In 2005 my mom, dad, and I went to Kansai together for about a week. Unfortunately, two days after we left Japan, our only camera was swiped by someone on the streets of Shanghai. My dad kept our camera hooked on his belt; when we were walking around one of the plazas at night, I asked for the camera so I could take pictures and poof! Gone. It was kind of a devastating moment–to have all your tangible memories vanish in an instant. The blatant truth of the saying, “a picture is worth a thousand words” becomes that much more obvious now, in retrospect, when I draw nearly a complete blank on my trip to Kansai 8 years ago. In contrast, the moment I see pictures from Kanto in 2004, immediately I remember. Pushing front of the crowded windows of Tokyo Government Center, past the yelling of Chinese tourists and the chitter chatter of Japanese school children, scrambling to see if I can get a view of Mt. Fuji and being utterly disappointed to see it covered in clouds. The sounds, the smells, the cold of the blasting A/C.
Mom and I were determined to relive Kansai once more–like it was our first time–in 2007. The itinerary had changed in two years; I was slightly disappointed that we were no longer going to the Akashi Kaikyo Bridge in Kobe (明石海峡大橋), which has the longest central span of any suspension bridge in the world. But change is good, as I found out later on the trip.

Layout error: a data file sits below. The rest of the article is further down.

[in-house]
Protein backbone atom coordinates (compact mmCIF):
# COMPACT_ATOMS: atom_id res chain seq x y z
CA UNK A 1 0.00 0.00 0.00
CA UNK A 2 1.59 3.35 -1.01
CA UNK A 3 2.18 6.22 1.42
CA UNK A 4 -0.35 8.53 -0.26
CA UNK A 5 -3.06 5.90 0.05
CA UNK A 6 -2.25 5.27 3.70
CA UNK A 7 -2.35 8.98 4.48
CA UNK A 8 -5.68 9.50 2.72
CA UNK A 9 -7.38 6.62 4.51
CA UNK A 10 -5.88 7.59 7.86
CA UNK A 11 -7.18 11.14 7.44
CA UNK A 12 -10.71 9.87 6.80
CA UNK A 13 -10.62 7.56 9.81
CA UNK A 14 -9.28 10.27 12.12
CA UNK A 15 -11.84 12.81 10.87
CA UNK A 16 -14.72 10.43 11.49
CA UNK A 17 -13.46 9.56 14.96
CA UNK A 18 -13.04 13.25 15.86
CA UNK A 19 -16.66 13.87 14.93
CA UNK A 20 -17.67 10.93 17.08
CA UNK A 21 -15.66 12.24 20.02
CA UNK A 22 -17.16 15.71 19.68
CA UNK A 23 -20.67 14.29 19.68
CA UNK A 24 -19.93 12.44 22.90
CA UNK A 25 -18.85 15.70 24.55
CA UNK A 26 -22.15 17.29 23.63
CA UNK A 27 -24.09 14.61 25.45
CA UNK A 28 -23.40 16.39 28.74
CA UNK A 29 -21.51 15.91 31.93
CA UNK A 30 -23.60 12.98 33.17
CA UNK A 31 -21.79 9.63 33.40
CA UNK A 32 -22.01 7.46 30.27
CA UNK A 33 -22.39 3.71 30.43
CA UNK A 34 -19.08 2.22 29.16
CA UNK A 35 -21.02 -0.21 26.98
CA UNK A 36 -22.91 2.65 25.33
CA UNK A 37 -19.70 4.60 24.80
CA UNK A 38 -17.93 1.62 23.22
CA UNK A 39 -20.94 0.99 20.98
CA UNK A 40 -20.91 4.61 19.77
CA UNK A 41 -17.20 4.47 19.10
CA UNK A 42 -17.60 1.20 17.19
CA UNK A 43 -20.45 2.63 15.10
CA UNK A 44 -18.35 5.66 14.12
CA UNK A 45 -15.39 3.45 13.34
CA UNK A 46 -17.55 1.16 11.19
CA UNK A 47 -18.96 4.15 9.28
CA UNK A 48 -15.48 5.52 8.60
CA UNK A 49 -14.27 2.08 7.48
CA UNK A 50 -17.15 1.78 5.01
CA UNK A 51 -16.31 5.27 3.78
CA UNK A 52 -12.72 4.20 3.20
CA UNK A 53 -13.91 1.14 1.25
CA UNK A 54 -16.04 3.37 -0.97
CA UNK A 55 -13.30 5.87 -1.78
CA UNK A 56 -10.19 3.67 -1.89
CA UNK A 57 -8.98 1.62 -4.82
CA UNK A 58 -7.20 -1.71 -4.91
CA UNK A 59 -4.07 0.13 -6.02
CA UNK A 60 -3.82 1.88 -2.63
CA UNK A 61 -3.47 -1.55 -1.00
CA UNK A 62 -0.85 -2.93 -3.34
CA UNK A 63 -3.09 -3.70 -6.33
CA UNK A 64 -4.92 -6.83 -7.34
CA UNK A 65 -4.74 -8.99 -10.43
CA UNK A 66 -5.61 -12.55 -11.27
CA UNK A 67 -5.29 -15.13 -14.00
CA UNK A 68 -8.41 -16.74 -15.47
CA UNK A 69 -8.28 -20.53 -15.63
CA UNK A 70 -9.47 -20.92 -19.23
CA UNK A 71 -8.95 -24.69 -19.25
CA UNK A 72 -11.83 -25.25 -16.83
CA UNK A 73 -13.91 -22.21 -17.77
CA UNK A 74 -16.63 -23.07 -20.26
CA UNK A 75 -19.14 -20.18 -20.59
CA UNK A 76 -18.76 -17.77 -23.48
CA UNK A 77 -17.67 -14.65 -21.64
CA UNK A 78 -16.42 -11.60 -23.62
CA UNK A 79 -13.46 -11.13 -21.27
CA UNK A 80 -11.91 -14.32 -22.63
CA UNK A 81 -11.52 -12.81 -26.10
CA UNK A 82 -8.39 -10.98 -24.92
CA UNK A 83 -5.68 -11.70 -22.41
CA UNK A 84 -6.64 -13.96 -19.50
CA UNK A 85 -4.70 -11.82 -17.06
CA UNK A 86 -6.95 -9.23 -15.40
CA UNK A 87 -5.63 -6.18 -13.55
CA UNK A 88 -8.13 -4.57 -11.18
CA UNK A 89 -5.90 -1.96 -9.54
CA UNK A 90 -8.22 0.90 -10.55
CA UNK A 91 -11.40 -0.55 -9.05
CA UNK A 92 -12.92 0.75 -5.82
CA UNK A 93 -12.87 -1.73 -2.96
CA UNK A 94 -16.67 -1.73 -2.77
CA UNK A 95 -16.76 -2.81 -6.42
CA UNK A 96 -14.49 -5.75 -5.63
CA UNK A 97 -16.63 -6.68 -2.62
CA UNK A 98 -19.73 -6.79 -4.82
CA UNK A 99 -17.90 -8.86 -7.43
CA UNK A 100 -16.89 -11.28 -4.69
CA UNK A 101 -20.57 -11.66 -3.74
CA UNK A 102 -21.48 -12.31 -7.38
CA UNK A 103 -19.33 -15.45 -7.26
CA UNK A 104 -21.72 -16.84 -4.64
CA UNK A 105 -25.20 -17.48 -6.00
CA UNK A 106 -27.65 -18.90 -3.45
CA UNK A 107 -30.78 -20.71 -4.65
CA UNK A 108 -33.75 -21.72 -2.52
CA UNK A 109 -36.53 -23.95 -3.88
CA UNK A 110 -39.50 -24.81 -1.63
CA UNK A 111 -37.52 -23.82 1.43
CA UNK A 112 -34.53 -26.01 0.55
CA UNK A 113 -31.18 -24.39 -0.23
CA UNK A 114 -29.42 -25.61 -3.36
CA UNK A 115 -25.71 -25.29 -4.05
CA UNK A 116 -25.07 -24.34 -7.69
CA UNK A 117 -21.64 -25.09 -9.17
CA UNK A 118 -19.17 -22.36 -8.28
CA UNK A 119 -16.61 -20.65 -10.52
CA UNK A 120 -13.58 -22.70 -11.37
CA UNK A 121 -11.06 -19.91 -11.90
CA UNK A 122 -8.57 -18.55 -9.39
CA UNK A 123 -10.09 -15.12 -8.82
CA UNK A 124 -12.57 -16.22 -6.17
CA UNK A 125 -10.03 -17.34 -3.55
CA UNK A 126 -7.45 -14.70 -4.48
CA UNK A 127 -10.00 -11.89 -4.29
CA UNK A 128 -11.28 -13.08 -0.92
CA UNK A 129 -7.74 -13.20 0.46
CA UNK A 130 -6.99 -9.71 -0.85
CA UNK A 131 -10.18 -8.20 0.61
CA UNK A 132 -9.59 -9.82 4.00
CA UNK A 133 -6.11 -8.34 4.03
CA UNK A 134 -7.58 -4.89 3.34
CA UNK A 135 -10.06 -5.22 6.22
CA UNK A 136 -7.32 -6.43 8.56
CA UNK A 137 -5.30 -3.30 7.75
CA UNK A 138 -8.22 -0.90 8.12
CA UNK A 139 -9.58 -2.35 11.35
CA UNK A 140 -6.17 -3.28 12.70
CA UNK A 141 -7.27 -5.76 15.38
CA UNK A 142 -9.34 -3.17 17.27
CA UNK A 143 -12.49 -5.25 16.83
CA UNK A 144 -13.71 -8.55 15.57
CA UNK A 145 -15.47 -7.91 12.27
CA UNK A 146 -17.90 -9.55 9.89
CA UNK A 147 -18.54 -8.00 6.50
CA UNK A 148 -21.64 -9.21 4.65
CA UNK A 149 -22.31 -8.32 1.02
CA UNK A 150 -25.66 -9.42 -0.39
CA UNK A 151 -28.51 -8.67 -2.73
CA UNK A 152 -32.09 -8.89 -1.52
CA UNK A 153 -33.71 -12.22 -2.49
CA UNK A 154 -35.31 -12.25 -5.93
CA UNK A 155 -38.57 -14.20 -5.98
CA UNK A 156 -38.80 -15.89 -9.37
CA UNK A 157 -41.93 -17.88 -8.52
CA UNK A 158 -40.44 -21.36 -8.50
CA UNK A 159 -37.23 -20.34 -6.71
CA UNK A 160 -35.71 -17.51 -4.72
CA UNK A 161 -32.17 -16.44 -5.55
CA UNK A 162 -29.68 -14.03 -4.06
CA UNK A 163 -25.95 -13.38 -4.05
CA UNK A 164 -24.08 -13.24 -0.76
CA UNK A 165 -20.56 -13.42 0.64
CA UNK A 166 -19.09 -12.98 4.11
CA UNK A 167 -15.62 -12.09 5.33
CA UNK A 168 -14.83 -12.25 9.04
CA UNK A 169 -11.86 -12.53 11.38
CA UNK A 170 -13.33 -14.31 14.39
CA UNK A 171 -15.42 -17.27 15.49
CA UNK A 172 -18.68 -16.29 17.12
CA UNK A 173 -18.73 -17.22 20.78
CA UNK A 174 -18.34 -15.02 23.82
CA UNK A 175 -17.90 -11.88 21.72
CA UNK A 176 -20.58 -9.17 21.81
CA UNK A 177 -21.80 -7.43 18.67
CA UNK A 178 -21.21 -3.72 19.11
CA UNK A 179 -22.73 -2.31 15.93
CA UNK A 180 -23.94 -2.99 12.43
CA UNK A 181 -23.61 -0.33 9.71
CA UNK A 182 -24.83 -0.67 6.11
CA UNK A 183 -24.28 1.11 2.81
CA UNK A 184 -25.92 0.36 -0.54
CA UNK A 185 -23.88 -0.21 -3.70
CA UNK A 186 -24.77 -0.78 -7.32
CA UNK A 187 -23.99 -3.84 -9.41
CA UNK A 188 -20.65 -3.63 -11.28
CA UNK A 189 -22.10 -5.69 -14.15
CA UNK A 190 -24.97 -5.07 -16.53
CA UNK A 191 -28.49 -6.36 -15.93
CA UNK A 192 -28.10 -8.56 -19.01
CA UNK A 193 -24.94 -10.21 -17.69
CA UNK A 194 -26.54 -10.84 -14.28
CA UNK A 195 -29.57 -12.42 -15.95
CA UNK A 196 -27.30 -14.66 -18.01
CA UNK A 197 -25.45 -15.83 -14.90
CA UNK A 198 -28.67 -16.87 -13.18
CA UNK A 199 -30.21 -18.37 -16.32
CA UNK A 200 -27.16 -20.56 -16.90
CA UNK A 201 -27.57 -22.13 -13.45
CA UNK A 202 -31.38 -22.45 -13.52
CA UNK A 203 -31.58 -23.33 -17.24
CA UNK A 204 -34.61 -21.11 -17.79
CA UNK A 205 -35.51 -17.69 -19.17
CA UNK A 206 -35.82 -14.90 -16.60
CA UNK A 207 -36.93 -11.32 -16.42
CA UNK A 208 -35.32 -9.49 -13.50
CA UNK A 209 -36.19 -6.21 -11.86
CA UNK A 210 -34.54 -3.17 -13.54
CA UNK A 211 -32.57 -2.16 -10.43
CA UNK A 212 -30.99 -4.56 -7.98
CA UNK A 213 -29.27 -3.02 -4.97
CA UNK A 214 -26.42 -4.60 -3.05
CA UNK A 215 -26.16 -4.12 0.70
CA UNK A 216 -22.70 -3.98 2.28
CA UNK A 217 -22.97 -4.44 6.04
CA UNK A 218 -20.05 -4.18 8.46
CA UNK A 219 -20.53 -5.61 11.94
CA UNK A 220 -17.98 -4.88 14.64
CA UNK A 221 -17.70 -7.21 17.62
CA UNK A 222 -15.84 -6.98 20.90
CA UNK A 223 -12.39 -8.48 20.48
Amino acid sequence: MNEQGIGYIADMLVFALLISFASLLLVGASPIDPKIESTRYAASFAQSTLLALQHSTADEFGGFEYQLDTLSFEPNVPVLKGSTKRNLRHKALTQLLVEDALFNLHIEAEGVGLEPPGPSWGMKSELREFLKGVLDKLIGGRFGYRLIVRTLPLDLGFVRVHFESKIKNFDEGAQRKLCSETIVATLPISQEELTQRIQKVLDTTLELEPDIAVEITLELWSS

Day 1: We land in Narita, since that’s where all big international flights in Japan go. If I remember anything from my first trip to Kansai, it was the first night’s dinner. One of those meals you don’t need pictures to remember, but I’m glad that I was able to repeat it again on this trip. Sounds crazy, but I still remember what the restaurant looks like; mostly empty parking lot, corner of the street, 2nd floor. A large, wooden structure. We sat down in booths. The food was what made it unforgettable: Niratama-gayu にらたまがゆ). Just a guess at the name; I could be very much wrong.
All it was was rice porridge served in a hot, clay pot. There were some leeks, enoki, shiitake, shredded carrots, something like Japanese yu choy in the pot. Nothing more. Paired on the side were some crispy seaweed strips, scallions, and one egg. It was absolutely one of the most basic dishes, but it somehow managed to be a simmering bowl of intensely flavorful rice porridge. And once the egg is cracked in–done. gone. sold.
That’s really all you need to know about my first night back in Japan. If you’re interested in good accommodations around Tokyo, I highly recommend the Keio Plaza Hotel. I might be mistaken, but I believe our restaurant was close by; maybe a block or two down the street.